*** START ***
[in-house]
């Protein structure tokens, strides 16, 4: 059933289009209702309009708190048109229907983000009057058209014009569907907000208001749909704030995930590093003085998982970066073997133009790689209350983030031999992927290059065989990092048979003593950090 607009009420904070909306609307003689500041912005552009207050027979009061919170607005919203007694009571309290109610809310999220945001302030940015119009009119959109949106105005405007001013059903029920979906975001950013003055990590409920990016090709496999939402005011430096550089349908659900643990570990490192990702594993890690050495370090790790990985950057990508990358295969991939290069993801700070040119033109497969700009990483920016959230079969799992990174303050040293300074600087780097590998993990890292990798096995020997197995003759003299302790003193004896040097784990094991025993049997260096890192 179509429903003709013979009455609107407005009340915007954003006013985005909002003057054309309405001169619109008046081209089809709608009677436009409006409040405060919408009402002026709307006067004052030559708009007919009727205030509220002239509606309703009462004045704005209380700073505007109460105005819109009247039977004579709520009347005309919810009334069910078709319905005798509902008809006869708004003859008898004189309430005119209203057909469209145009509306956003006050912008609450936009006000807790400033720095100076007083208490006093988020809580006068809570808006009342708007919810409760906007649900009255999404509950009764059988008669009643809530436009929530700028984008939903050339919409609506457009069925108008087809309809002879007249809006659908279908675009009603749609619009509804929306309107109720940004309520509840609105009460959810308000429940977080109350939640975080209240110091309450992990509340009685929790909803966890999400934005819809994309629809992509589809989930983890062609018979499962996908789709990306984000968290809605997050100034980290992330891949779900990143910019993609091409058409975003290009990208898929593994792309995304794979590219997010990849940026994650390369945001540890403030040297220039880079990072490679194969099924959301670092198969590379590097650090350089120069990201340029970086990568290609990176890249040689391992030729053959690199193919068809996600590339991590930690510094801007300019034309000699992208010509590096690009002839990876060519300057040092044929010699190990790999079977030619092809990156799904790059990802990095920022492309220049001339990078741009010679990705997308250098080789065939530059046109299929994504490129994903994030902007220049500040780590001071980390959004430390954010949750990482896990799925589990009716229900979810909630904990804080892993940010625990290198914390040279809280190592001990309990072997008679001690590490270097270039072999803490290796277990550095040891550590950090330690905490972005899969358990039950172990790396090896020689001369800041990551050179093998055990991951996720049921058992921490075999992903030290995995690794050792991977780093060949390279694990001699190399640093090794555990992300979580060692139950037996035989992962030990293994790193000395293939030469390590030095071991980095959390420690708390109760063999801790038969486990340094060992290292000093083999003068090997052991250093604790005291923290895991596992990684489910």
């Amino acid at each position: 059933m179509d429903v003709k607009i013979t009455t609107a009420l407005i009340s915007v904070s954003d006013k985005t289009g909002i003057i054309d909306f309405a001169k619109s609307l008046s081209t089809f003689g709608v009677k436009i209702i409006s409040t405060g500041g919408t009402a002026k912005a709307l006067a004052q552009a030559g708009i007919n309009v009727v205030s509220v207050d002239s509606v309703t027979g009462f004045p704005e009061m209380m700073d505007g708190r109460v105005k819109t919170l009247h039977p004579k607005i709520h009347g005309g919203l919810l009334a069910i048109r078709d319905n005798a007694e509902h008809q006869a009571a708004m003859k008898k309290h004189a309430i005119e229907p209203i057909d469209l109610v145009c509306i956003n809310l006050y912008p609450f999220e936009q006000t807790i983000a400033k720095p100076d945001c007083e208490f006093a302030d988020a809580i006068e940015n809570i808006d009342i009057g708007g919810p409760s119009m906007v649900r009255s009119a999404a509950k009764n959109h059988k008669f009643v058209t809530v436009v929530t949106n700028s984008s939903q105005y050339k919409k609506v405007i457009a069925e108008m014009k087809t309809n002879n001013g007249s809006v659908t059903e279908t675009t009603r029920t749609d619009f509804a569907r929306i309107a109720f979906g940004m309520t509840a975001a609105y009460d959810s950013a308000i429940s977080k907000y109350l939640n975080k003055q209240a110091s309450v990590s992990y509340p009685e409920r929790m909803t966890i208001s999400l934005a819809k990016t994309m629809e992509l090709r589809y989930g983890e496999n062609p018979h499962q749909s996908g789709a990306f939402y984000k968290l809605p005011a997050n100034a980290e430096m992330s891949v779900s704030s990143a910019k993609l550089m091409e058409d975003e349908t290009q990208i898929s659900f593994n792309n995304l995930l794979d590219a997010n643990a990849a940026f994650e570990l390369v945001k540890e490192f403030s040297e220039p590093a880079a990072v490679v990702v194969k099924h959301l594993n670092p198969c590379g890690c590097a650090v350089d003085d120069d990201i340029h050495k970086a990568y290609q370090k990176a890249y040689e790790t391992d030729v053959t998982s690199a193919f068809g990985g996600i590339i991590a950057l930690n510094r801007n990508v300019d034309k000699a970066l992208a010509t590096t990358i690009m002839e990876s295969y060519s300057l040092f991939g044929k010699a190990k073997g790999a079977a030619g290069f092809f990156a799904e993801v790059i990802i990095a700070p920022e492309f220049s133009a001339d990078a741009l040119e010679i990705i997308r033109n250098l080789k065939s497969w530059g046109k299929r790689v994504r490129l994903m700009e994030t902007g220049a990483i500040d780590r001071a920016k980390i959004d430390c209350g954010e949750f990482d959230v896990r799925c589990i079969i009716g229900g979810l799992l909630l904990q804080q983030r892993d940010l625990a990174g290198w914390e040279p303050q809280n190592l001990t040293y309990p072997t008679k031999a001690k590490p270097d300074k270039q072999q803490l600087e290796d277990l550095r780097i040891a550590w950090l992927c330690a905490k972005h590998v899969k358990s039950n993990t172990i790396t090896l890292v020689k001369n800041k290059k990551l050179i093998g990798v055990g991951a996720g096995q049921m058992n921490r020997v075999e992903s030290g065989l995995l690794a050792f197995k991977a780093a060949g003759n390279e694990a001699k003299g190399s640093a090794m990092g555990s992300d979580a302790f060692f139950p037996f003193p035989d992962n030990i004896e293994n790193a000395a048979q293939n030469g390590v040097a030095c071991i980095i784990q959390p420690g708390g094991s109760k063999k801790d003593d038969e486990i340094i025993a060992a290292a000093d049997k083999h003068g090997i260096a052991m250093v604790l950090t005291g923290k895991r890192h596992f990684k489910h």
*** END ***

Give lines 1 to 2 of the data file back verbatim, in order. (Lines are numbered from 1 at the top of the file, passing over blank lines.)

[in-house]
């Protein structure tokens, strides 16, 4: 059933289009209702309009708190048109229907983000009057058209014009569907907000208001749909704030995930590093003085998982970066073997133009790689209350983030031999992927290059065989990092048979003593950090 607009009420904070909306609307003689500041912005552009207050027979009061919170607005919203007694009571309290109610809310999220945001302030940015119009009119959109949106105005405007001013059903029920979906975001950013003055990590409920990016090709496999939402005011430096550089349908659900643990570990490192990702594993890690050495370090790790990985950057990508990358295969991939290069993801700070040119033109497969700009990483920016959230079969799992990174303050040293300074600087780097590998993990890292990798096995020997197995003759003299302790003193004896040097784990094991025993049997260096890192 179509429903003709013979009455609107407005009340915007954003006013985005909002003057054309309405001169619109008046081209089809709608009677436009409006409040405060919408009402002026709307006067004052030559708009007919009727205030509220002239509606309703009462004045704005209380700073505007109460105005819109009247039977004579709520009347005309919810009334069910078709319905005798509902008809006869708004003859008898004189309430005119209203057909469209145009509306956003006050912008609450936009006000807790400033720095100076007083208490006093988020809580006068809570808006009342708007919810409760906007649900009255999404509950009764059988008669009643809530436009929530700028984008939903050339919409609506457009069925108008087809309809002879007249809006659908279908675009009603749609619009509804929306309107109720940004309520509840609105009460959810308000429940977080109350939640975080209240110091309450992990509340009685929790909803966890999400934005819809994309629809992509589809989930983890062609018979499962996908789709990306984000968290809605997050100034980290992330891949779900990143910019993609091409058409975003290009990208898929593994792309995304794979590219997010990849940026994650390369945001540890403030040297220039880079990072490679194969099924959301670092198969590379590097650090350089120069990201340029970086990568290609990176890249040689391992030729053959690199193919068809996600590339991590930690510094801007300019034309000699992208010509590096690009002839990876060519300057040092044929010699190990790999079977030619092809990156799904790059990802990095920022492309220049001339990078741009010679990705997308250098080789065939530059046109299929994504490129994903994030902007220049500040780590001071980390959004430390954010949750990482896990799925589990009716229900979810909630904990804080892993940010625990290198914390040279809280190592001990309990072997008679001690590490270097270039072999803490290796277990550095040891550590950090330690905490972005899969358990039950172990790396090896020689001369800041990551050179093998055990991951996720049921058992921490075999992903030290995995690794050792991977780093060949390279694990001699190399640093090794555990992300979580060692139950037996035989992962030990293994790193000395293939030469390590030095071991980095959390420690708390109760063999801790038969486990340094060992290292000093083999003068090997052991250093604790005291923290895991596992990684489910």